Here, the Court finds that the Petition asserts claims for habeas relief which are nothing more than a delusory contrivance by Petitioner in an attempt to void his state judgment of conviction. Petitioner contends that he is a sovereign, not subject to New Jersey law; that he is a "man" and not a "person" subject to in personam jurisdiction; and that he is a "man" immune and exempt from state jurisdiction. He further purports to call himself a "vessel" or "straw man", perhaps to assert that the State of New Jersey had no jurisdiction over him under admiralty law.

These allegations are similar to some extent to the "Redemptionist" theory, a practice followed by Moorish-American citizens to evade the laws of this country. See Monroe v. Beard, 536 F.3d 198, 203 and nn. 3 and 4 (3d Cir. 2008). The United States Court of Appeals for the Third Circuit noted that the "Redemptionist" theory "propounds that a person has a split personality: a real person and a fictional person called the strawman." Id. In particular, the Third Circuit discussed the "redemptionist" theory in the context of a wide-spread criminal scheme based on the scheme participants' self-legitimization of their names for the purposes of initiating fraudulent legal transactions, by filing fraudulent UCC financing forms to perfect security interests in property.*fn1 Id. The Third Circuit observed:

"Redemptionists claim that government has power only over the strawman and not over the live person, who remains free [and, thus,] individuals can free themselves by filing UCC financing statements, thereby acquiring an interest in their strawman. Thereafter, [pursuant to this "theory,"] the real person can demand that government officials pay enormous sums of money to use the strawman's name or, in the case of prisoners, to keep him in custody. If government officials refuse, [adherents of this scheme] file liens against [government officials]. Adherents of this scheme also advocate that [they] copyright their names to justify filing liens against officials using their names in public records such as indictments or court papers.Id.

Here, it is evident that Petitioner is attempting to void his state court judgment of conviction by suggesting that he has sovereign immunity as a "man" separate from the fictional entity of Graciano Tirado, that there was no in personam jurisdiction over the "man", and that he cannot be held liable for the legal consequences of the "straw man" Graciano Tirado. Essentially, Petitioner is gratuitously asserting that state laws do not apply to him.

This argument has absolutely no legal basis. Therefore, the request for habeas relief must be summarily dismissed.

Alternatively, this Court finds that the habeas petition must be dismissed for failure to exhaust state court remedies. A state prisoner applying for a writ of habeas corpus in federal court must first "exhaust[] the remedies available in the courts of the State," unless "there is an absence of available State corrective process[] or ... circumstances exist that render such process ineffective ... ."*fn2 28 U.S.C. § 2254(b)(1). See also Rose v. Lundy, 455 U.S. 509, 515 (1982); Lambert v. Blackwell, 134 F.3d 506, 513 (3d Cir. 1997), cert. denied, 532 U.S. 919 (2001) (finding that "Supreme Court precedent and the AEDPA mandate that prior to determining the merits of [a] petition, [a court] must consider whether [petitioner] is required to present [his or her] unexhausted claims to the [state's] courts").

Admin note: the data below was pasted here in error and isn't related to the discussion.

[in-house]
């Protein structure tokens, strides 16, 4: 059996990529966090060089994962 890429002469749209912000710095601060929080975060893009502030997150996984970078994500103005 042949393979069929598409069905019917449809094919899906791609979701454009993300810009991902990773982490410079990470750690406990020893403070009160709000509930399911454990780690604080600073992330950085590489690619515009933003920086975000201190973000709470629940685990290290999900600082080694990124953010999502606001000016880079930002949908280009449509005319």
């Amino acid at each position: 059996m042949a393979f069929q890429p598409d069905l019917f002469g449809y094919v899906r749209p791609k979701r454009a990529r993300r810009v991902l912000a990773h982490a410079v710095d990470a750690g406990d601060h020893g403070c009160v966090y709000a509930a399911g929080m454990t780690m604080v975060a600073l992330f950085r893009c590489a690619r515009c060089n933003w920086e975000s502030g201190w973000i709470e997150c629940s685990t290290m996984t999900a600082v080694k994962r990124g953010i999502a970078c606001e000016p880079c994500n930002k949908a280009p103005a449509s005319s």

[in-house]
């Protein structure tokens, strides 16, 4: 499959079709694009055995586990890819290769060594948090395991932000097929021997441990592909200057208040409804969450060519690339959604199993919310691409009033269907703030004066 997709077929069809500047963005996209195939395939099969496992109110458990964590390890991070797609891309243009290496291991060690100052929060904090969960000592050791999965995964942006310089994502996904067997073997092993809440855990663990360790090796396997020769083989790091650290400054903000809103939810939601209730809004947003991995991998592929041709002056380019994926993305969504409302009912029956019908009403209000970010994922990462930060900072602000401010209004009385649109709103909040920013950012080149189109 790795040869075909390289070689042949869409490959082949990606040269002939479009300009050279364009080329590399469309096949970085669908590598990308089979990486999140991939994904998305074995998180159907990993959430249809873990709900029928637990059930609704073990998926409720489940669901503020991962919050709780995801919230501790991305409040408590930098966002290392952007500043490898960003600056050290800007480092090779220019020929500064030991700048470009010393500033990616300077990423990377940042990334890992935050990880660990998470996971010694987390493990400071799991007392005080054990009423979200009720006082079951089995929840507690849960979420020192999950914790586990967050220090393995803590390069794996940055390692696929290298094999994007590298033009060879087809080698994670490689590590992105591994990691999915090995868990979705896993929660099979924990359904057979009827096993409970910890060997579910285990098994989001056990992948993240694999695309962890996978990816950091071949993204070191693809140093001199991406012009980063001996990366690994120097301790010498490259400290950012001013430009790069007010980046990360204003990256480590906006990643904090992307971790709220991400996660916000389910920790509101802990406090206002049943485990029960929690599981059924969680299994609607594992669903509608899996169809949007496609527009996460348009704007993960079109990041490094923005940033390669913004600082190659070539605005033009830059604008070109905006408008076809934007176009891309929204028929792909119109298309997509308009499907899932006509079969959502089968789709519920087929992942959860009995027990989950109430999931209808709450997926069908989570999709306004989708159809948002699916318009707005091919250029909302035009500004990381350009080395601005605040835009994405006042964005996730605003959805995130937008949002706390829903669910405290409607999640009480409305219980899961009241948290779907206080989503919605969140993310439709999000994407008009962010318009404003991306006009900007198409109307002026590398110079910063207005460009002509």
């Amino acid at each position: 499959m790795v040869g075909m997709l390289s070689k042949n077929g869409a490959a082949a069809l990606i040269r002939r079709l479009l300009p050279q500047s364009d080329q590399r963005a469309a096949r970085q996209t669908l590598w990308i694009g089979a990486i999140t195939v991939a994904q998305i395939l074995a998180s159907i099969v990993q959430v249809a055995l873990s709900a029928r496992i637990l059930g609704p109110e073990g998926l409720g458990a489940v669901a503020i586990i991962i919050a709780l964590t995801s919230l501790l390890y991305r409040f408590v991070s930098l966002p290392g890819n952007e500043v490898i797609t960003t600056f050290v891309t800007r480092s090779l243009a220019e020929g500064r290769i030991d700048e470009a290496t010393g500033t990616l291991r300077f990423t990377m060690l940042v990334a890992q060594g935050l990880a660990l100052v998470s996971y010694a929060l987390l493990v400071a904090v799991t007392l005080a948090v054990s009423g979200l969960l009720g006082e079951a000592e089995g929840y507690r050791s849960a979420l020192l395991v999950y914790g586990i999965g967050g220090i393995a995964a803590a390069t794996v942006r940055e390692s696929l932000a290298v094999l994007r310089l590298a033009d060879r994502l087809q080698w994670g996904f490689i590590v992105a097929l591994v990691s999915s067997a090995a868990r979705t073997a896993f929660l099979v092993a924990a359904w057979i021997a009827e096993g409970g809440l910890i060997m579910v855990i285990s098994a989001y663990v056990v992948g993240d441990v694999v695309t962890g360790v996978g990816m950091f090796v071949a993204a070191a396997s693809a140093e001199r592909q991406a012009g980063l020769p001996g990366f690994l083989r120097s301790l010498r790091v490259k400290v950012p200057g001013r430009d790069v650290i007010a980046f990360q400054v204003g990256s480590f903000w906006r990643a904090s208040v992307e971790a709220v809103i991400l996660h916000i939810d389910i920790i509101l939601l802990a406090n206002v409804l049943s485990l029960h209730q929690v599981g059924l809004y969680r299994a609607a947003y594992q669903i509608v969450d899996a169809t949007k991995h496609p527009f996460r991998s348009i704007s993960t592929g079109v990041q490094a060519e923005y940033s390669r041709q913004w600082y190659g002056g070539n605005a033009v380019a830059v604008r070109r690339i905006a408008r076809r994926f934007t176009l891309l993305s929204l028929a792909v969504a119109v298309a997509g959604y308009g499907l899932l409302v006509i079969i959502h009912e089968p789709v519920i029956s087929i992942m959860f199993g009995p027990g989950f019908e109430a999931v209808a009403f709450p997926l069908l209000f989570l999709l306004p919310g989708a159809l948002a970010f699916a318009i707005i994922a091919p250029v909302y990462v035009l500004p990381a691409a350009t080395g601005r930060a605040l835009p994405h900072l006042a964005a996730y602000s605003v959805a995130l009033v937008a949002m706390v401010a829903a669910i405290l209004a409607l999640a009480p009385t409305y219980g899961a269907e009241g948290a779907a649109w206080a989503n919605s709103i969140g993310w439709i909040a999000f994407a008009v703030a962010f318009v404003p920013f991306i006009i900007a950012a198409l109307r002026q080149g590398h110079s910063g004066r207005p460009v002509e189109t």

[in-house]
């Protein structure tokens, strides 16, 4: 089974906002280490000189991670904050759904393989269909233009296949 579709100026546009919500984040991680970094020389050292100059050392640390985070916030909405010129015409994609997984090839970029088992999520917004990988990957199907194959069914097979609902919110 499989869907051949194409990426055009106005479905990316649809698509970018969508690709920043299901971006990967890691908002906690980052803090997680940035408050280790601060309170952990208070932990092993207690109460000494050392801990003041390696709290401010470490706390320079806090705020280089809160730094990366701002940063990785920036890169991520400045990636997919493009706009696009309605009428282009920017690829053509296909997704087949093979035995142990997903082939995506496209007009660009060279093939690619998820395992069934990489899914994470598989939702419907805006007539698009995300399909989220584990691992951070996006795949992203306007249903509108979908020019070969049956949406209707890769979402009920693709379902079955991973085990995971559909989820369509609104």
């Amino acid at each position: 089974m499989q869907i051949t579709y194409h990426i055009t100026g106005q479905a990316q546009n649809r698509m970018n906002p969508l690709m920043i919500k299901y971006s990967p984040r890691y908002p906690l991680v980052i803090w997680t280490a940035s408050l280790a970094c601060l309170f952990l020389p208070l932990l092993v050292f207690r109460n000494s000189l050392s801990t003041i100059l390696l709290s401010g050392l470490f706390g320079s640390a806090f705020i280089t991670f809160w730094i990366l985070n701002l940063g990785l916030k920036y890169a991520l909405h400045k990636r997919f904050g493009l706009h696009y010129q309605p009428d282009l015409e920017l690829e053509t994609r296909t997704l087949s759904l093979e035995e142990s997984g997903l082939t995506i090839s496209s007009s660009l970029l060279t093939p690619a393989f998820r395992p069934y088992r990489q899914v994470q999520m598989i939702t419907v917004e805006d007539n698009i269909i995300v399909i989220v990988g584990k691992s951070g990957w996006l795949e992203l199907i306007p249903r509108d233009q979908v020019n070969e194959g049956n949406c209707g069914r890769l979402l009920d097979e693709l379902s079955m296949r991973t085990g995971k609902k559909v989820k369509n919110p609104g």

The exhaustion requirement is intended to allow state courts the first opportunity to pass upon federal constitutional claims, in furtherance of the policies of comity and federalism. Granberry v. Greer, 481 U.S. 129 (1987); Rose, 455 U.S. at 516-18. Exhaustion also has the practical effect of permitting development of a complete factual record in state court, to aid the federal courts in their review. Rose, 455 U.S. at 519.

A petitioner must exhaust state remedies by presenting his federal constitutional claims to each level of the state courts empowered to hear those claims, either on direct appeal or in collateral post-conviction proceedings. See, e.g., O'Sullivan v. Boerckel, 526 U.S. 838 (1999) ("requiring state prisoners [in order to fully exhaust their claims] to file petitions for discretionary review when that review is part of the ordinary appellate review procedure in the State"); Ross v. Petsock, 868 F.2d 639 (3d Cir. 1989); 28 U.S.C. § 2254(c) ("An applicant shall not be deemed to have exhausted the remedies available in the courts of the State, within the meaning of this section, if he has the right under the law of the State to raise, by any available procedure, the question presented.") Once a petitioner's federal claims have been fairly presented to the state's highest court, the exhaustion requirement is satisfied. Picard v. Connor, 404 U.S. 270, 275 (1971); Castille v. Peoples, 489 U.S. 346, 350 (1989).

The petitioner generally bears the burden to prove all facts establishing exhaustion. Toulson v. Beyer, 987 F.2d 984, 987 (3d Cir. 1993). This means that the claims heard by the state courts must be the "substantial equivalent" of the claims asserted in the federal habeas petition. Picard, 404 U.S. at 275. Reliance on the same constitutional provision is not sufficient; the legal theory and factual predicate must also be the same. Id. at 277.